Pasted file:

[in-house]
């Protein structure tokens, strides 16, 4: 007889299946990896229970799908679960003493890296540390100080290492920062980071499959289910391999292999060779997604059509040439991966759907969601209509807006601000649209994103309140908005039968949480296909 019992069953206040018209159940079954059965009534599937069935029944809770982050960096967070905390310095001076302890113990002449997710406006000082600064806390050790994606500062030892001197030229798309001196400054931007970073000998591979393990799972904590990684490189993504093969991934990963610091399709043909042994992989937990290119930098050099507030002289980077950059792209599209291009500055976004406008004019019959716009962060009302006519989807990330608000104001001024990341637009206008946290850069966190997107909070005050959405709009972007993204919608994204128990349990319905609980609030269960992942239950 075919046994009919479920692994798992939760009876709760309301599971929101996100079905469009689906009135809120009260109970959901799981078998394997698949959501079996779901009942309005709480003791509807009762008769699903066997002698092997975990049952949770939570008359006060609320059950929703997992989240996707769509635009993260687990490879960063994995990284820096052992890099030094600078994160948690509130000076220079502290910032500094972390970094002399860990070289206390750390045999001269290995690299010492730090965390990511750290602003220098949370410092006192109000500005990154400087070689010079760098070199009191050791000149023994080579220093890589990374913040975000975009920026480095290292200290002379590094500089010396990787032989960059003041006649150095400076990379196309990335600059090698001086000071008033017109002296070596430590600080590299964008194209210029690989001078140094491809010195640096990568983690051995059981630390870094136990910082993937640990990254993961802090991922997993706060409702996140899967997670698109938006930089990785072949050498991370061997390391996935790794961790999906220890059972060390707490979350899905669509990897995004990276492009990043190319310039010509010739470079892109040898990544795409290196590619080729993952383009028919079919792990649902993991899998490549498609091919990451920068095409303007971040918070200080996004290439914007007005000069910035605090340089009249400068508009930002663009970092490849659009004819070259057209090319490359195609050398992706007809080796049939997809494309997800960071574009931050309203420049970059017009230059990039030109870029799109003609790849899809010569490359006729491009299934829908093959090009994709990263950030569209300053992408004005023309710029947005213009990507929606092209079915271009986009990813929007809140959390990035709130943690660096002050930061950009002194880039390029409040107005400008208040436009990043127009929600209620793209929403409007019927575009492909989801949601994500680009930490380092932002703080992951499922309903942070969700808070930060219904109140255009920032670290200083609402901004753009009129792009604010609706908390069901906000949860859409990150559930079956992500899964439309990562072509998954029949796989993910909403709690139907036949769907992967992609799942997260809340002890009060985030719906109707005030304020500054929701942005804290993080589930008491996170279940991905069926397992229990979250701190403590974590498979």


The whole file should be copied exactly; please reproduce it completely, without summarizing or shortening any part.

[in-house]
């Protein structure tokens, strides 16, 4: 007889299946990896229970799908679960003493890296540390100080290492920062980071499959289910391999292999060779997604059509040439991966759907969601209509807006601000649209994103309140908005039968949480296909 019992069953206040018209159940079954059965009534599937069935029944809770982050960096967070905390310095001076302890113990002449997710406006000082600064806390050790994606500062030892001197030229798309001196400054931007970073000998591979393990799972904590990684490189993504093969991934990963610091399709043909042994992989937990290119930098050099507030002289980077950059792209599209291009500055976004406008004019019959716009962060009302006519989807990330608000104001001024990341637009206008946290850069966190997107909070005050959405709009972007993204919608994204128990349990319905609980609030269960992942239950 075919046994009919479920692994798992939760009876709760309301599971929101996100079905469009689906009135809120009260109970959901799981078998394997698949959501079996779901009942309005709480003791509807009762008769699903066997002698092997975990049952949770939570008359006060609320059950929703997992989240996707769509635009993260687990490879960063994995990284820096052992890099030094600078994160948690509130000076220079502290910032500094972390970094002399860990070289206390750390045999001269290995690299010492730090965390990511750290602003220098949370410092006192109000500005990154400087070689010079760098070199009191050791000149023994080579220093890589990374913040975000975009920026480095290292200290002379590094500089010396990787032989960059003041006649150095400076990379196309990335600059090698001086000071008033017109002296070596430590600080590299964008194209210029690989001078140094491809010195640096990568983690051995059981630390870094136990910082993937640990990254993961802090991922997993706060409702996140899967997670698109938006930089990785072949050498991370061997390391996935790794961790999906220890059972060390707490979350899905669509990897995004990276492009990043190319310039010509010739470079892109040898990544795409290196590619080729993952383009028919079919792990649902993991899998490549498609091919990451920068095409303007971040918070200080996004290439914007007005000069910035605090340089009249400068508009930002663009970092490849659009004819070259057209090319490359195609050398992706007809080796049939997809494309997800960071574009931050309203420049970059017009230059990039030109870029799109003609790849899809010569490359006729491009299934829908093959090009994709990263950030569209300053992408004005023309710029947005213009990507929606092209079915271009986009990813929007809140959390990035709130943690660096002050930061950009002194880039390029409040107005400008208040436009990043127009929600209620793209929403409007019927575009492909989801949601994500680009930490380092932002703080992951499922309903942070969700808070930060219904109140255009920032670290200083609402901004753009009129792009604010609706908390069901906000949860859409990150559930079956992500899964439309990562072509998954029949796989993910909403709690139907036949769907992967992609799942997260809340002890009060985030719906109707005030304020500054929701942005804290993080589930008491996170279940991905069926397992229990979250701190403590974590498979």